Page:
New video highlights woefully inadequate vehicle roof strength standards

posted on:
December 17, 2008

Kurt Niland

When it comes to roof safety in American automobiles, you have to ask what is going on. Unacceptably low roof crush standards, continual delays and inaction by the National Highway Traffic Safety Administration (NHTSA) to boost those low standards, archaic and unrealistic roof crush tests, and even suppression of rollover test videos.

In 2006, the U.S. Consumer watchdog group Public Citizen published results of dynamic roof crush tests comparing the performance of a Volvo XC90s and a Ford Explorer in realistic rollovers. American roof crush standards have not changed since then and unfortunately those results are as valid today as they were in 2006.

The tests were performed on the Jordan Rollover System (JRS) and were sponsored by the Santo Family Foundation. The test was not conducted by the NHTSA because the government measures roof strength with a “static crush” test, in which a slow moving metal plate bears down on the automobile. If the automobile’s roof can withstand one times the vehicle’s weight worth of pressure, it passes.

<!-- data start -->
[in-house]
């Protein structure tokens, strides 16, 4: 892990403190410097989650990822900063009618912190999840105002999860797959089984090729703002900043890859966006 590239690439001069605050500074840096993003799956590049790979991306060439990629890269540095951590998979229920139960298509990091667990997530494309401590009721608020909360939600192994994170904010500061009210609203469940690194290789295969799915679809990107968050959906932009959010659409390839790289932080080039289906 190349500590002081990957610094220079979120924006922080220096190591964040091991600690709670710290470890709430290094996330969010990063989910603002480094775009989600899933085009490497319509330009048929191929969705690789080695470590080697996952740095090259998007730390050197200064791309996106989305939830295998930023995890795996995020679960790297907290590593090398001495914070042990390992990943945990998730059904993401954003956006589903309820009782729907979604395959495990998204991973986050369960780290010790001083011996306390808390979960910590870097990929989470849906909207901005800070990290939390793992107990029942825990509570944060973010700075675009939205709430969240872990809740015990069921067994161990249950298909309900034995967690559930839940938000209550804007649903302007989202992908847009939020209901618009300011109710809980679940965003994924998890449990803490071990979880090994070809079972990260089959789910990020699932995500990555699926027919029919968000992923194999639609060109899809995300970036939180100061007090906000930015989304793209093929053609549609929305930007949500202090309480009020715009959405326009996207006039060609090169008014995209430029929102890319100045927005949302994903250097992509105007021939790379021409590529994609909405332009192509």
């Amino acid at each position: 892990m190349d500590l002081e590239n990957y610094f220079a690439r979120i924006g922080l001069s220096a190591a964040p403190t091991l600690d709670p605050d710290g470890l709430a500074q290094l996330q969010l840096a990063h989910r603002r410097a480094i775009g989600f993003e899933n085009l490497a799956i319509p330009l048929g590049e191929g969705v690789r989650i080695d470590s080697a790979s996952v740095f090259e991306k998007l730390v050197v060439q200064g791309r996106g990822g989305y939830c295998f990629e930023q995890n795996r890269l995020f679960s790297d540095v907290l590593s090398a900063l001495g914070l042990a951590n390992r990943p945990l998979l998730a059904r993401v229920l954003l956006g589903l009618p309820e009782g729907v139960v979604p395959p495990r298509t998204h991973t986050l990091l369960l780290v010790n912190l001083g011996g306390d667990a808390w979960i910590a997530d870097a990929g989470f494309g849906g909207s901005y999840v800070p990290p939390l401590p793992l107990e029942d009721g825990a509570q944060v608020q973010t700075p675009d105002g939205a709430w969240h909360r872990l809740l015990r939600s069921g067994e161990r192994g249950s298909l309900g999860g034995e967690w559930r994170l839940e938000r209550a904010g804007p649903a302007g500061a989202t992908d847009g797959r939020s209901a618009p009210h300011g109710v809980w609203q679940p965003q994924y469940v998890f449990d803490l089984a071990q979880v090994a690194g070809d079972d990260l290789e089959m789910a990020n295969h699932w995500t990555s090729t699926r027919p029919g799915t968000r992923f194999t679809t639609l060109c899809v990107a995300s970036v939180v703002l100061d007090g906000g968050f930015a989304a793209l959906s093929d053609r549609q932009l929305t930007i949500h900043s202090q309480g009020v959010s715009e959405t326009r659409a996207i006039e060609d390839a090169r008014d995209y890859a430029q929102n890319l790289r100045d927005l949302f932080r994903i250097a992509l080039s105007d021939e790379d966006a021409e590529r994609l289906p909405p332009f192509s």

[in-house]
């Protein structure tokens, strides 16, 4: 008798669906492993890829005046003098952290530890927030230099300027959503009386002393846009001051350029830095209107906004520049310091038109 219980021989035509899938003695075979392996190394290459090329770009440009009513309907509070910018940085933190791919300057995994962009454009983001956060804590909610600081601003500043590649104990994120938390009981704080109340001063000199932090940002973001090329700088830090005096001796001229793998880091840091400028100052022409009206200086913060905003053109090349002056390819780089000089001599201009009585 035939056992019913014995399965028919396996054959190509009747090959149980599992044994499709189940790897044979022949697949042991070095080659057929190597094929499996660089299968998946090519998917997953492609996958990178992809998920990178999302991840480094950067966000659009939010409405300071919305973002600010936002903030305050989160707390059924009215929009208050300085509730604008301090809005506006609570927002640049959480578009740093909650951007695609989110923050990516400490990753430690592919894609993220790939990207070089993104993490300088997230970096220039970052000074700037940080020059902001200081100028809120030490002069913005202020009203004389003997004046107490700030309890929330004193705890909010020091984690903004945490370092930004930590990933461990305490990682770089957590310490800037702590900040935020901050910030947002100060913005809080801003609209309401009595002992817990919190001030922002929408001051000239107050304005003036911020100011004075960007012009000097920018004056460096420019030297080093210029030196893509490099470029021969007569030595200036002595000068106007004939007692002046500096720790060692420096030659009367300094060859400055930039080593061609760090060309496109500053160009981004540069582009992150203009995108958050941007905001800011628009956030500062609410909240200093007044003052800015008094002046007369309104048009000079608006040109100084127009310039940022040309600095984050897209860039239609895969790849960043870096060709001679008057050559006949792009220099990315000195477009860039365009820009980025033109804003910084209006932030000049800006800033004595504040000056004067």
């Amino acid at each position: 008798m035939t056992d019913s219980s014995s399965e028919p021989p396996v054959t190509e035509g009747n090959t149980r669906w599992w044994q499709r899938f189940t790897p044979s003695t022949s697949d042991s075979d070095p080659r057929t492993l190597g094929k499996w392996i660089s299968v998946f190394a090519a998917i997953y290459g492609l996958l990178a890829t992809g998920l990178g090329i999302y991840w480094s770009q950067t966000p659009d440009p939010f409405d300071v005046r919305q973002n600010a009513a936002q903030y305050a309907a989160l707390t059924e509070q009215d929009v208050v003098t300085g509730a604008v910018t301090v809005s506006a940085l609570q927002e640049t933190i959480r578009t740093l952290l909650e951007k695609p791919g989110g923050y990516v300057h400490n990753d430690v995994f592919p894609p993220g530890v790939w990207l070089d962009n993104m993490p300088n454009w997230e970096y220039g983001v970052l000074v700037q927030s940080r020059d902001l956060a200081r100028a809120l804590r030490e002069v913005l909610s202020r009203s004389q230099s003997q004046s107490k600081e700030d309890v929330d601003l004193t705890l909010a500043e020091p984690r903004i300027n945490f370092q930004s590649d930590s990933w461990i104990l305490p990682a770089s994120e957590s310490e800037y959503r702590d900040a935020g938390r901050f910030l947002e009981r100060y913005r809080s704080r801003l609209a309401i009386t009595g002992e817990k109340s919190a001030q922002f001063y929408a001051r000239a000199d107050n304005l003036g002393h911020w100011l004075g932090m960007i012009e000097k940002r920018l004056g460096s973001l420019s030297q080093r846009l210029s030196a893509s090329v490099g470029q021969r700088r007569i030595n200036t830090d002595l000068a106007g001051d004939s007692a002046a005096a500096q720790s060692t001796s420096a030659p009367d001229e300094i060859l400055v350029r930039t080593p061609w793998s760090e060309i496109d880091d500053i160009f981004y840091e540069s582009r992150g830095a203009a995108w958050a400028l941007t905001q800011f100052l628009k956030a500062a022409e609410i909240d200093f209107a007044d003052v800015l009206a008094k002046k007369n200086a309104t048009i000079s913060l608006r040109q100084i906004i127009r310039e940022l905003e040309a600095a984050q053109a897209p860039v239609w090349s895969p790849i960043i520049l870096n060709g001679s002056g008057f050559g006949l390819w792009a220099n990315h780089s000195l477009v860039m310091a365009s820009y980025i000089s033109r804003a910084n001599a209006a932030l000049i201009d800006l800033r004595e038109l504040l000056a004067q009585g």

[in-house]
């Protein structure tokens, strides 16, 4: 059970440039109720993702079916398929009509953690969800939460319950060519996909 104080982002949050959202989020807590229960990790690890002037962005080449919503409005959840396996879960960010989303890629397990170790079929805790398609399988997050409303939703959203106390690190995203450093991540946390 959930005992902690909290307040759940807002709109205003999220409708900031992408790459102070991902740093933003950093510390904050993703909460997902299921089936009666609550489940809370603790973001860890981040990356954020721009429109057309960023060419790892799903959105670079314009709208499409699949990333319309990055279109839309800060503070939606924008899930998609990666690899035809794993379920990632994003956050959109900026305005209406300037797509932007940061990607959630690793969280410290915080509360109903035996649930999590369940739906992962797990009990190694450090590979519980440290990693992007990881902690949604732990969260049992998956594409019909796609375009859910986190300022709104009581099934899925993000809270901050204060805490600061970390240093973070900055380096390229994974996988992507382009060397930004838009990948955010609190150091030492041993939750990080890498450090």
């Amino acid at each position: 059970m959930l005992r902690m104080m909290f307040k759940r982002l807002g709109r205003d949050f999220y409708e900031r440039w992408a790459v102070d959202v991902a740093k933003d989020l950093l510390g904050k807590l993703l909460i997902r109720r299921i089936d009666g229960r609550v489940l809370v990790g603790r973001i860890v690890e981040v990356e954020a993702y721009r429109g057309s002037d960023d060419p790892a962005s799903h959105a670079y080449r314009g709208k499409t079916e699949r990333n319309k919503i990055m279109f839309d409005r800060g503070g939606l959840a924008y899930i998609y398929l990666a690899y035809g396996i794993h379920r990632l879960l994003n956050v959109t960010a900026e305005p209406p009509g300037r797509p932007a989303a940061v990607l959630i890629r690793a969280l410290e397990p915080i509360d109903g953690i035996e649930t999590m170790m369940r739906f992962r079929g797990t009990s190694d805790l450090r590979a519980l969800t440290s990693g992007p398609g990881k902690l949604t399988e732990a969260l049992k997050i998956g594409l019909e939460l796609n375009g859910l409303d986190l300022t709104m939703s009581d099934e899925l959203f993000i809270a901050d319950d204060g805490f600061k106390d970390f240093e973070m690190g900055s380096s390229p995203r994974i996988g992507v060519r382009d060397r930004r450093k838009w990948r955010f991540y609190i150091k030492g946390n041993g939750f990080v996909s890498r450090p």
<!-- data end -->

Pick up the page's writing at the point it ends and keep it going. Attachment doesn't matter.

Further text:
The more realistic JRS test simulated a multiple rollover. The maximum intrusion on the Volvo’s roof was 2.6 inches and peak roof intrusion velocity was less than 4 miles per hour. Its dummy occupants escaped serious injury in multiple rollovers.

However, the Ford and its occupants didn’t fare so well. Maximum roof intrusion on the Explorer was 11.5 inches and peak roof intrusion velocity was 12 mph, exceeding the known thresholds for death and serious injury. Its occupants were severely injured.

Because of the Explorer’s poor performance, Ford sought and received protective orders in 24 courts. The protective orders effectively concealed the test video from the public. Now, however, the results of these tests are available to the public:

So far, the JRS test results mirror actual known rollover crashes of various vehicles. Vehicles that perform poorly in the JRS have shown to perform poorly in real life.

Just this week, the NHTSA announced its latest delay in issuing new and improved roof crush safety standards, saying that the time isn’t right for the auto manufacturing industry to have to raise their standards. This latest delay is the last in a long series of delays, and will effectively toss the responsibility in hot-potato fashion to the next administration.

After more than three decades of such games, isn’t this the perfect time for better, safer American cars? The major American car companies are asking the public to bail them out, so it’s only right that they start making cars that the public wants.

More Information:

Public Citizen:

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